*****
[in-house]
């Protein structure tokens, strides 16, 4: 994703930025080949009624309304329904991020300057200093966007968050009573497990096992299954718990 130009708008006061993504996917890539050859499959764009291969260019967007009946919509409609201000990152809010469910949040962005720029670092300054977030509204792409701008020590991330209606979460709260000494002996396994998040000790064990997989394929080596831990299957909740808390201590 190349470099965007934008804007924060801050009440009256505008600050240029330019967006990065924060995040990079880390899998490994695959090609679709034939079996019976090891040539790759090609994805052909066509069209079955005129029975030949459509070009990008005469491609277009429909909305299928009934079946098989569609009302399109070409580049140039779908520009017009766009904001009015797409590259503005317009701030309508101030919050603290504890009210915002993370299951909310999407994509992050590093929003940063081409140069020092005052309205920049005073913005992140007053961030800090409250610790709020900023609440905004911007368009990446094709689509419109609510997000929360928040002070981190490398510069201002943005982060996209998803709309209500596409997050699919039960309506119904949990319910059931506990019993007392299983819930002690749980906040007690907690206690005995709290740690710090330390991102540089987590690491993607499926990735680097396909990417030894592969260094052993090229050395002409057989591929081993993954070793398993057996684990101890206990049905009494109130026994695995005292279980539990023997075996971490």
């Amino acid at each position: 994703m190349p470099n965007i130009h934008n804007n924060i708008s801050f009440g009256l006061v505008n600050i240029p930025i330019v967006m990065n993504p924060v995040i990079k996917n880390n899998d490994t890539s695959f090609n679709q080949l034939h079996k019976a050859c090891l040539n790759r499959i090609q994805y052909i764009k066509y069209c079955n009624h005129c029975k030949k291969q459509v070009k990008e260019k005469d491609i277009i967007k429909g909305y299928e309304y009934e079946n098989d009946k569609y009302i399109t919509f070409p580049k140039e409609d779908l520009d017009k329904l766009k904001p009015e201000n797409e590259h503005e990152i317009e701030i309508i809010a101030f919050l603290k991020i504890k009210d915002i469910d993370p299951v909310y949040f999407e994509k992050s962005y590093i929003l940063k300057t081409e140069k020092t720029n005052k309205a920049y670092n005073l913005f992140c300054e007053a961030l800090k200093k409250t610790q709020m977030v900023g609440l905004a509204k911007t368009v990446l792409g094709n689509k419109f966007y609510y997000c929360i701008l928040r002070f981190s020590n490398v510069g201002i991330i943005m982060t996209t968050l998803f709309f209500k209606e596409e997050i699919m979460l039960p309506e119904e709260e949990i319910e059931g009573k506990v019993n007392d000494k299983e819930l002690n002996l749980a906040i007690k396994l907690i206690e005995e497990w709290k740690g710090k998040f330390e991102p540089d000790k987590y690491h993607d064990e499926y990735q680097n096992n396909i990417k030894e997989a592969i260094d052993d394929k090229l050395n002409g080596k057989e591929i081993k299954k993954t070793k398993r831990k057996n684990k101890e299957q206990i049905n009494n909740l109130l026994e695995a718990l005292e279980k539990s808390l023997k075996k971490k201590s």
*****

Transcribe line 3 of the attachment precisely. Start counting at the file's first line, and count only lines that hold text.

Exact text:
């Amino acid at each position: 994703m190349p470099n965007i130009h934008n804007n924060i708008s801050f009440g009256l006061v505008n600050i240029p930025i330019v967006m990065n993504p924060v995040i990079k996917n880390n899998d490994t890539s695959f090609n679709q080949l034939h079996k019976a050859c090891l040539n790759r499959i090609q994805y052909i764009k066509y069209c079955n009624h005129c029975k030949k291969q459509v070009k990008e260019k005469d491609i277009i967007k429909g909305y299928e309304y009934e079946n098989d009946k569609y009302i399109t919509f070409p580049k140039e409609d779908l520009d017009k329904l766009k904001p009015e201000n797409e590259h503005e990152i317009e701030i309508i809010a101030f919050l603290k991020i504890k009210d915002i469910d993370p299951v909310y949040f999407e994509k992050s962005y590093i929003l940063k300057t081409e140069k020092t720029n005052k309205a920049y670092n005073l913005f992140c300054e007053a961030l800090k200093k409250t610790q709020m977030v900023g609440l905004a509204k911007t368009v990446l792409g094709n689509k419109f966007y609510y997000c929360i701008l928040r002070f981190s020590n490398v510069g201002i991330i943005m982060t996209t968050l998803f709309f209500k209606e596409e997050i699919m979460l039960p309506e119904e709260e949990i319910e059931g009573k506990v019993n007392d000494k299983e819930l002690n002996l749980a906040i007690k396994l907690i206690e005995e497990w709290k740690g710090k998040f330390e991102p540089d000790k987590y690491h993607d064990e499926y990735q680097n096992n396909i990417k030894e997989a592969i260094d052993d394929k090229l050395n002409g080596k057989e591929i081993k299954k993954t070793k398993r831990k057996n684990k101890e299957q206990i049905n009494n909740l109130l026994e695995a718990l005292e279980k539990s808390l023997k075996k971490k201590s």